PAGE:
English edit

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Etymology edit

From Middle English transplaunten, from Old French transplanter, from Late Latin transplantare, equivalent to trans- +‎ plant.

Pronunciation edit

Verb edit

transplant (third-person singular simple present transplants, present participle transplanting, simple past and past participle transplanted)

  1. (transitive) To uproot (a growing plant), and plant it in another place.
    • 1996, Clifford Geertz, After the Fact: Two Countries, Four Decades, One Anthropologist, Harvard University Press, →ISBN, page 141:
      A book entitled Emerging Indonesia has on its cover photographs of a sunrise over palm trees, bent women in coolie hats transplanting rice, a wooden bull burning at a Balinese cremation, and a liquid nitrogen plant belching black smoke into a clear, undefiled tropical sky.
  2. (transitive) To remove (something) and establish its residence in another place; to resettle or relocate.
  3. (transitive, medicine) To transfer (tissue or an organ) from one body to another, or from one part of a body to another.

Translations edit

Noun edit

transplant (plural transplants)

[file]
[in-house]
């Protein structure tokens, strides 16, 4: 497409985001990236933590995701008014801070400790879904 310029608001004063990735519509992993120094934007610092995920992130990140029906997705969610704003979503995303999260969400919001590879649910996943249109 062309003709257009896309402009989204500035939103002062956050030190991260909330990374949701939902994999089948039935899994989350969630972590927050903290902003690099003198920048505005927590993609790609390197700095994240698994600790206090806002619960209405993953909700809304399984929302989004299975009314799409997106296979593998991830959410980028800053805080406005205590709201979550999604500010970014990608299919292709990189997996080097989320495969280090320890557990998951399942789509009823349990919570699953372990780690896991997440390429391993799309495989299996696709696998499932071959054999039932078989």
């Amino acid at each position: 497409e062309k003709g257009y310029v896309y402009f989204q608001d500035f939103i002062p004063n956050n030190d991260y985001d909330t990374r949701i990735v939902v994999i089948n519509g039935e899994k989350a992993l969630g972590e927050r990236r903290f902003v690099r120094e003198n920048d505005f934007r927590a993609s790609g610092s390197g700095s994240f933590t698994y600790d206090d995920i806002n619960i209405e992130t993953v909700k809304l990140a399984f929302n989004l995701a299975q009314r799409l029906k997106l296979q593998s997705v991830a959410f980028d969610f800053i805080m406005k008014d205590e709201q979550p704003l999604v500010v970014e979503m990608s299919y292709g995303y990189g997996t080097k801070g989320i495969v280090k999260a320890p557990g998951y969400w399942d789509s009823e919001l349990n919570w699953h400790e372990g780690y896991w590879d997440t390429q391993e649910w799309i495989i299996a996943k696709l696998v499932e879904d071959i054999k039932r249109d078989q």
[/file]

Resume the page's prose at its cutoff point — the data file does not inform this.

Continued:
1. An act of uprooting and moving (something), especially and archetypically a plant.
  2. Anything that is transplanted, especially and archetypically a plant.
  3. (medicine) An operation (procedure) in which tissue or an organ is transplanted: an instance of transplantation.
    Hyponyms: autotransplant, allotransplant, isotransplant, xenotransplant
  4. (medicine) A transplanted organ or tissue: a graft.
    Hyponyms: autograft, allograft, isograft, xenograft
  5. (US) Someone who is not native to their area of residence.
    • 2012 October 29, Lauren Collins, The New Yorker:
      The Seigneur summoned the island's doctor, a young transplant from London named Peter Counsell, who determined that Mrs. Beaumont had suffered a stroke.

Derived terms edit

Translations edit

See also edit

French edit

Noun edit

transplant m (plural transplants)

  1. transplant (healthy organ that is transplanted)

Further reading edit

Romanian edit

Etymology edit

Borrowed from French transplant.

Noun edit

transplant n (plural transplanturi)

  1. transplant

Declension edit